Spisso: The Declaration of Principles was drafted and refined based on feedback from in-depth interviews and convening with the executives and CEOs over the course of three months in the early part of 2021. We relied on research and strived to understand what core principles underline team members' ability to feel and be safe at work, even prior to the COVID-19 pandemic—because a lot of these issues were there in the past. The CEO Coalition, we have the goal of turning that Declaration of Principles into action by collaborating with healthcare institutions to conduct research and identify a set of evidence-based practices and measures that help support the Declaration of Principles. So, there's still a lot of work to do.
CHE: The Principles discuss investments in technology to reduce mental and physical burdens for staff. This sounds like it could include everything from reducing time in front of screens to equipment to help move/transfer larger patients. What is the breadth of investment envisioned?
CHE: Are best practices emerging to deal with staff burnout? If so, what are they?
Spisso: Yes, and we certainly have seen burnout and fatigue throughout this pandemic, and it's come in waves. I think starting out, not only were our staff worried about their own safety, they were also worried about the safety of their families when they were coming into work, and then taking care of patients and going back home, particularly early in the pandemic when we didn't have all the information that we needed about COVID-19. We've tried to make sure we can continue to support their health and well-being and their families' health and well-being as we navigate through the pandemic and provide that direct frontline care. We've tried to do a lot of wraparound services to support the staff going the extra mile for us. I think a lot of institutions have done this with support for meals, support for groceries, support for housing, support for childcare. We've also, here at UCLA health, we've run a variety of virtual and online wellness programs like mindfulness meditation, yoga, as well as reaching out and calling our staff and seeing how they're doing, particularly those who were working in our COVID-19 units.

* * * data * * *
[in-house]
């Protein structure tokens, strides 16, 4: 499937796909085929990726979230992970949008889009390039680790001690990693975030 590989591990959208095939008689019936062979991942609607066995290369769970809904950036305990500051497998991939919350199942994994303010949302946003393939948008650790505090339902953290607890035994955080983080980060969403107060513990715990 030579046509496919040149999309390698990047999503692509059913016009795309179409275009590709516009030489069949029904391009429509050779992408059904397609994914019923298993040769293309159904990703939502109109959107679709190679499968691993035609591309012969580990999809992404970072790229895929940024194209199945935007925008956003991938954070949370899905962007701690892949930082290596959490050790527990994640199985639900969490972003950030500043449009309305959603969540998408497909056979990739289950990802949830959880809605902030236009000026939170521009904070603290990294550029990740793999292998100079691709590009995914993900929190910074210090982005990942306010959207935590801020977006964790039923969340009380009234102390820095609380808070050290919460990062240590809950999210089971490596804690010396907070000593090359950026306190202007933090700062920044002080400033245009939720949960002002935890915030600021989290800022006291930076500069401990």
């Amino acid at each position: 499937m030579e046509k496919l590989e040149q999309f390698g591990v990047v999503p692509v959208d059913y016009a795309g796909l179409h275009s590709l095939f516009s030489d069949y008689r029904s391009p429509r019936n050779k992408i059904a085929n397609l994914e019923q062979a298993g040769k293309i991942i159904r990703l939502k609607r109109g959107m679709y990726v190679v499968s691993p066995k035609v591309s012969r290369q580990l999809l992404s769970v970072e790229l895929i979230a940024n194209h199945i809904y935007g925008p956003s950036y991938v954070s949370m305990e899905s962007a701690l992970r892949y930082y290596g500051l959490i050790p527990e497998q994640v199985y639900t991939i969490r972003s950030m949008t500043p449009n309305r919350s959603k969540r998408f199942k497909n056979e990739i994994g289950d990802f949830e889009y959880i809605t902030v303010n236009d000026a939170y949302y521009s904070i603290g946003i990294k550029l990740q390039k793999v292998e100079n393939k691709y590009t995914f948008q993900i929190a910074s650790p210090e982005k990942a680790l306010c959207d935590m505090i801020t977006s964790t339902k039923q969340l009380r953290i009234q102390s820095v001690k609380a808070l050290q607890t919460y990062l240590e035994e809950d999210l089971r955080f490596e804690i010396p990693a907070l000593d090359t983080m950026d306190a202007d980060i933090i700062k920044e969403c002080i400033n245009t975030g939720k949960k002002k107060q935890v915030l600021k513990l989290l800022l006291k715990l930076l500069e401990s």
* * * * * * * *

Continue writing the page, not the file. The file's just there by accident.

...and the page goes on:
CHE: We had a recent commentary submitted that said one challenge of ensuring adequate staff is the lack of slots in nursing education programs. Has this problem come up at UCLA Health?
CHE: How will the Coalition measure the success of implementing the Principles?
Spisso: That's a really important point. I think, as we bring forward new work to make sure it is having the impact that is desired, and I think that as we look at the CEO coalition, we'll be successful if healthcare team members' safety, as defined in the Declaration of Principles, is measurably improved within one to two years. Our vision is to build momentum by gaining the support of CEOs across the country to help demonstrate the importance of the issue, and specifically around those three pillars that we've defined for our healthcare system nationally. Those are the emotional and psychological safety, the health justice, and the physical safety. We also hope then, that we can use that work and those measured improvements to influence health policy, funding, and culture to create a safer experience for all who work in healthcare, and to keep our healthcare workforce on the job longer in their careers.